Neonatal lupus – neonatal lupus is a very rare condition that is caused by the transplacental passage of maternal autoantibodies: anti-SSA, anti-SSB, or anti-U1-RNP. It affects approximately 1 child per 10 000 births. Its most common clinical manifestations include:
- heart problems
- Skin rash
- Low blood counts (thrombocytopenia)
- Liver abnormalities (cholestasis)
Systemic lupus erythematosus (SLE) – this is the most common type of lupus. It is characterized by a hyper-stimulation of the B lymphocyte population (B-cells), substances responsible for making antibodies against antigens. Those auto-antibodies attack normal tissues. Once your body’s tissues are attacked by its own immune system, they become damaged and inflamed. In response to this disorder, your system presents the following symptoms:
- Skin rash
- Loss of hair
- Swelling of the pleura of the lungs (pleurisy)
- Inflammation of the pericardium (pericarditis)
- Blurred vision
- General ill feeling (malaise)
- Joint pain and swelling
- Weight loss
- Loss of appetite
- Butterfly rash on cheeks and bridge of nose
Sometimes the disease can affect your vital organs such as kidney or central nervous system. There is no treatment to get rid of Systemic lupus erythematosus; it is a chronic disease that can be put into remission for many years.
How is lupus diagnosed?
Because skin eruptions are often the first symptoms of lupus, your doctor can diagnose the disease by a physical examination on the dermatological signs. However, to confirm the diagnosis, further investigations by serological tests and biopsies are often made:
- Complete blood count (CBC), perfomed to measure your red blood cells, white blood cells, platelets and amount of hemoglobin
- SED rate (erythrocyte sedimentation rate), used to detect and monitor infection and inflammation in your body
- Antinuclear antibody (ANA) test – used to detect antinuclear antibodies (ANA), substances produced by your immune system that attack your body’s own tissues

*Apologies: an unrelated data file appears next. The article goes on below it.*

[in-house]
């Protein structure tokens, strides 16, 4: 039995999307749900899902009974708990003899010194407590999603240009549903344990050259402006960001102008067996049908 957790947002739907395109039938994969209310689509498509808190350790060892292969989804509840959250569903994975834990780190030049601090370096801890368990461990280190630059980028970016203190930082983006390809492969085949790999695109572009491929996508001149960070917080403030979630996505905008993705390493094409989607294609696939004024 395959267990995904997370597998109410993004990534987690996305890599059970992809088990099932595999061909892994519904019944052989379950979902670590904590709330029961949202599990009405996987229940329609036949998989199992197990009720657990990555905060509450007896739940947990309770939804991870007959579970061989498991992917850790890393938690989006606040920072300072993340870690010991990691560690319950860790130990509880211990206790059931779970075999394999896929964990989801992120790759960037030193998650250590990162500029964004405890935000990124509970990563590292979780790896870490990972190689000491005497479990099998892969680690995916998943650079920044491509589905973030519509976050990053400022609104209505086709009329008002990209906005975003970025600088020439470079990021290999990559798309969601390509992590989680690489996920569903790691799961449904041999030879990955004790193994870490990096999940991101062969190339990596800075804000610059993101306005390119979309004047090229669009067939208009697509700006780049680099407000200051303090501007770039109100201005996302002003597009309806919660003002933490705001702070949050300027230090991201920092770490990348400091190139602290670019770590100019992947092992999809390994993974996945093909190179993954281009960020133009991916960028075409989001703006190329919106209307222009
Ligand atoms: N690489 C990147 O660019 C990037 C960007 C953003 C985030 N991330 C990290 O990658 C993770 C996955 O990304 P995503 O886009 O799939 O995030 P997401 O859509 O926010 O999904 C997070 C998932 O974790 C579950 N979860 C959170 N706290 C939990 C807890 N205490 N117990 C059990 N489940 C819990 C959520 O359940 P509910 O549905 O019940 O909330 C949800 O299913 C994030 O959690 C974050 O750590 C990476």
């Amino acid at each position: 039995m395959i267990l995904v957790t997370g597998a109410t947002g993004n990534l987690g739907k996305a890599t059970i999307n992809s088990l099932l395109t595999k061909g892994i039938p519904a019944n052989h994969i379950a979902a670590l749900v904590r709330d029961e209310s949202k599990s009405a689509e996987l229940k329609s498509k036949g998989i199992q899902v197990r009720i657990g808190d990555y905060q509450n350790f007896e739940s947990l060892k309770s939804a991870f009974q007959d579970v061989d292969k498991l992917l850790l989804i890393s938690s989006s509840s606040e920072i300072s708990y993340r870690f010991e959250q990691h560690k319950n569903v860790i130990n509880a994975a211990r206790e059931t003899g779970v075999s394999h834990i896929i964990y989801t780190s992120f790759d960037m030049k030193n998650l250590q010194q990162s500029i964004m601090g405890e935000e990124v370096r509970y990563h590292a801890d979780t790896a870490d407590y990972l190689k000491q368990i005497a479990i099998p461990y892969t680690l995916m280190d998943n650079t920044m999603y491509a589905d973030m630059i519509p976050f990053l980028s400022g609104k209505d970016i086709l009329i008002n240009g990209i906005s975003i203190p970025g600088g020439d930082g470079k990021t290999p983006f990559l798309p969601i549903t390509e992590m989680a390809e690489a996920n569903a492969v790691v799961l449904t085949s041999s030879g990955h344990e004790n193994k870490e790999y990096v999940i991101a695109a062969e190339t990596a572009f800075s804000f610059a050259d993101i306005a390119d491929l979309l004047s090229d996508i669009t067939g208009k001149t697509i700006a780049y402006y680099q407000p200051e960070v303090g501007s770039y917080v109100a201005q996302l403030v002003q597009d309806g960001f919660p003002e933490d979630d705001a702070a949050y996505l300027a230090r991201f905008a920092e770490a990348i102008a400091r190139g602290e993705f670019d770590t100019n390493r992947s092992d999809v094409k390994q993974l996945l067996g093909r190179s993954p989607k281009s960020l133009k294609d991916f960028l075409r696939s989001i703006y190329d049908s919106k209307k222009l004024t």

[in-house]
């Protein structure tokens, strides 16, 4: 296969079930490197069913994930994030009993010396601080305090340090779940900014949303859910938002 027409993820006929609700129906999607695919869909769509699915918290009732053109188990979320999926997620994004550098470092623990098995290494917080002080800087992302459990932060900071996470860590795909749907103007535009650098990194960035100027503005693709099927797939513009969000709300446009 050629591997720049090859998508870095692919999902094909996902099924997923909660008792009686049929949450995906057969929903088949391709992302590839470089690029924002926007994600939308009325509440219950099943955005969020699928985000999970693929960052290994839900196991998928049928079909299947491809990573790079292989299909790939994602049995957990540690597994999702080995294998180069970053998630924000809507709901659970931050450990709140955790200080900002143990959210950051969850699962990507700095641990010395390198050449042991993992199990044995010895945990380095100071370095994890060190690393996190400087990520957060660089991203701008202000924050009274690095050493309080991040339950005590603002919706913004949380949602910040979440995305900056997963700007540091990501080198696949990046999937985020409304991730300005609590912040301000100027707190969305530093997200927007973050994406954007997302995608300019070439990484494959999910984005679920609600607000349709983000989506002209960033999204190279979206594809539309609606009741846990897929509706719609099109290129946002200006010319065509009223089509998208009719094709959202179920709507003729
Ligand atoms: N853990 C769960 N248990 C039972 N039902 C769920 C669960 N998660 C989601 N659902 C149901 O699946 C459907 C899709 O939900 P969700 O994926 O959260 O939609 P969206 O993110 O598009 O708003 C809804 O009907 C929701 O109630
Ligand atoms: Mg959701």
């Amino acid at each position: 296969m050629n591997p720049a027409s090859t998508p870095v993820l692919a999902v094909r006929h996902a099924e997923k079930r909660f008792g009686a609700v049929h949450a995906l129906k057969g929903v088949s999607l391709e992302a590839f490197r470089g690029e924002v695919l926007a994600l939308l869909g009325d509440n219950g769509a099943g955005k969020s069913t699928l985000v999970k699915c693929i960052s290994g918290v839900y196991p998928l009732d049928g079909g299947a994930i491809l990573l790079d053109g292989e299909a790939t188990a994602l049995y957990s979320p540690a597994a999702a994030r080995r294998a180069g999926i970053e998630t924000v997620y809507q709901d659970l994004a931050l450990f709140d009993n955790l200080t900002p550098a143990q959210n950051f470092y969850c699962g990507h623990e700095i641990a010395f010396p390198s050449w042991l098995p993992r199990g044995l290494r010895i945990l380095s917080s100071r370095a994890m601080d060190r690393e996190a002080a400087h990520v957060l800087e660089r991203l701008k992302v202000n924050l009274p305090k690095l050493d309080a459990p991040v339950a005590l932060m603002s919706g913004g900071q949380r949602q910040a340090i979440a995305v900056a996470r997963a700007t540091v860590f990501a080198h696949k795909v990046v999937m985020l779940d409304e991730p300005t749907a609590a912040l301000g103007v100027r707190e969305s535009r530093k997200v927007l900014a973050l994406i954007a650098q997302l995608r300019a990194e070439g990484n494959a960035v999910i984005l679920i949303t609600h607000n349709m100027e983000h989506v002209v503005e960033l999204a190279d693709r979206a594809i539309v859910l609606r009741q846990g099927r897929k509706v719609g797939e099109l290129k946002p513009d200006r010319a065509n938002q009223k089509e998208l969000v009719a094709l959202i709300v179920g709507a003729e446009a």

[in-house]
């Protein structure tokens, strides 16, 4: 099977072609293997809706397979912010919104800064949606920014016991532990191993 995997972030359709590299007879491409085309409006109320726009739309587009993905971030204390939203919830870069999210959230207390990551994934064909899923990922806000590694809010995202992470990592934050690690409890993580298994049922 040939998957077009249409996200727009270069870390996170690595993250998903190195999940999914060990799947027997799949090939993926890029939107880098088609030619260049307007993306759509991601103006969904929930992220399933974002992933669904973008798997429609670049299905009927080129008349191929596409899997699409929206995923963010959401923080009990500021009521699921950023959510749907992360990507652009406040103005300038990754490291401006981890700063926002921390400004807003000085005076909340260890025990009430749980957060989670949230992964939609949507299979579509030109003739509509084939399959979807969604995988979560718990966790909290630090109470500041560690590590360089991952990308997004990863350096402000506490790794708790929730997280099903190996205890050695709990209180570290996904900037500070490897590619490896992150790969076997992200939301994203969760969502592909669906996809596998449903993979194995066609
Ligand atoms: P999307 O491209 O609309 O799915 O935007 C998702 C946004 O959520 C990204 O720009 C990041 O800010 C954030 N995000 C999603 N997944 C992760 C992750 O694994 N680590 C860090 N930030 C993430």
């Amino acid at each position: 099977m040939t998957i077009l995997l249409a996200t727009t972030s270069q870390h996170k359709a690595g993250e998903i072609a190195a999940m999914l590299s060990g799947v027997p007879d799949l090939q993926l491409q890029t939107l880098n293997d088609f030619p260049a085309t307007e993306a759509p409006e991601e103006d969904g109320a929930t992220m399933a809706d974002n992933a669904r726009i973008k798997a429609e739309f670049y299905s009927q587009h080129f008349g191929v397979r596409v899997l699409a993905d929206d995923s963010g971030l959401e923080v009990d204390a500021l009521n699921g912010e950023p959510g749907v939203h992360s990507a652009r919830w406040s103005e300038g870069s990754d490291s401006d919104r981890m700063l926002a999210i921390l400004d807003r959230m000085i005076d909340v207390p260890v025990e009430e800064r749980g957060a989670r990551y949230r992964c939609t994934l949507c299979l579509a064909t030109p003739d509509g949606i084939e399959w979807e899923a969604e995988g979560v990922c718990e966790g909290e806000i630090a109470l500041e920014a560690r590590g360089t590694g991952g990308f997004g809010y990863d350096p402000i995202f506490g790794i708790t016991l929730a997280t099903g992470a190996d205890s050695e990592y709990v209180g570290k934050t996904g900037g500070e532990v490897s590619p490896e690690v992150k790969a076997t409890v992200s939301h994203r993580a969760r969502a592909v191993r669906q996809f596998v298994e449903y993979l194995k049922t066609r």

- Liver and kidney assessment, done to monitor how well your kidney and liver are functioning
- Electrocardiogram (ECG), perfomed to check for the electrical activity of your heart
- Chest x-ray, done to detect fluid or inflammation in your lungs
- Urinalysis, used to find out if the lupus has affected your kidney, which can be indicated by high levels of protein or red blood cells in your urine.
The treatment is tailored to the severity and extent of the disease. If you have an acute or less severe lupus, you can be treated with low doses of corticosteroids, anti-inflammatory drugs and antimalarial drugs. In case of more severe of lupus, your oncologist can find it necessary to administer high doses of steroids for a short period, in combination with other immunosuppressants such as cyclophosphamide or azathioprine. Certain chemotherapy drugs such as cyclophosphamide and azathioprine have the ability to reduce the rate of white blood cells; however, their use requires very close monitoring.
The treatment of discoid lupus is mainly based on the use of Antimalarial drugs. The most common anti-malarial medications used in the US in the treatment of systemic lupus include hydroxychloroquine (Plaquenil), chloroquine (Aralen), and quinacrine (Atabrine).
Corticosteroids are also used to treat skin disorders caused by systemic lupus; they are useful in topical use.